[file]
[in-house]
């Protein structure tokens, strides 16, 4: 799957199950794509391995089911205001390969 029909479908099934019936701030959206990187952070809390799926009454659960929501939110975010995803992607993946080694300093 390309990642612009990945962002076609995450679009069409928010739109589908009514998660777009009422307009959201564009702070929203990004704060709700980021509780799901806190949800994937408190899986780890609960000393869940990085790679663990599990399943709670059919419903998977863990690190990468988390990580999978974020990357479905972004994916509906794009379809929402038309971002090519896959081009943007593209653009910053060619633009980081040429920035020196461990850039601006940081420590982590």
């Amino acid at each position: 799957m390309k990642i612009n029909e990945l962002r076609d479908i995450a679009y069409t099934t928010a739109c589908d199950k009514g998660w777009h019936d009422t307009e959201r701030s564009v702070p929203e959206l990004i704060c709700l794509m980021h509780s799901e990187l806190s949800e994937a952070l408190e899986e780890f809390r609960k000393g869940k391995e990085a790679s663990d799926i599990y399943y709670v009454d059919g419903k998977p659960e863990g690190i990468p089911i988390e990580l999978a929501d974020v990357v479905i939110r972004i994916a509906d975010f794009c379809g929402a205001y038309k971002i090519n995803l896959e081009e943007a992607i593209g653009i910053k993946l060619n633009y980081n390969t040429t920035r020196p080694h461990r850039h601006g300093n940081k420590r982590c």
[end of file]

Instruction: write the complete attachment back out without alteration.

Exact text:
[in-house]
């Protein structure tokens, strides 16, 4: 799957199950794509391995089911205001390969 029909479908099934019936701030959206990187952070809390799926009454659960929501939110975010995803992607993946080694300093 390309990642612009990945962002076609995450679009069409928010739109589908009514998660777009009422307009959201564009702070929203990004704060709700980021509780799901806190949800994937408190899986780890609960000393869940990085790679663990599990399943709670059919419903998977863990690190990468988390990580999978974020990357479905972004994916509906794009379809929402038309971002090519896959081009943007593209653009910053060619633009980081040429920035020196461990850039601006940081420590982590």
């Amino acid at each position: 799957m390309k990642i612009n029909e990945l962002r076609d479908i995450a679009y069409t099934t928010a739109c589908d199950k009514g998660w777009h019936d009422t307009e959201r701030s564009v702070p929203e959206l990004i704060c709700l794509m980021h509780s799901e990187l806190s949800e994937a952070l408190e899986e780890f809390r609960k000393g869940k391995e990085a790679s663990d799926i599990y399943y709670v009454d059919g419903k998977p659960e863990g690190i990468p089911i988390e990580l999978a929501d974020v990357v479905i939110r972004i994916a509906d975010f794009c379809g929402a205001y038309k971002i090519n995803l896959e081009e943007a992607i593209g653009i910053k993946l060619n633009y980081n390969t040429t920035r020196p080694h461990r850039h601006g300093n940081k420590r982590c």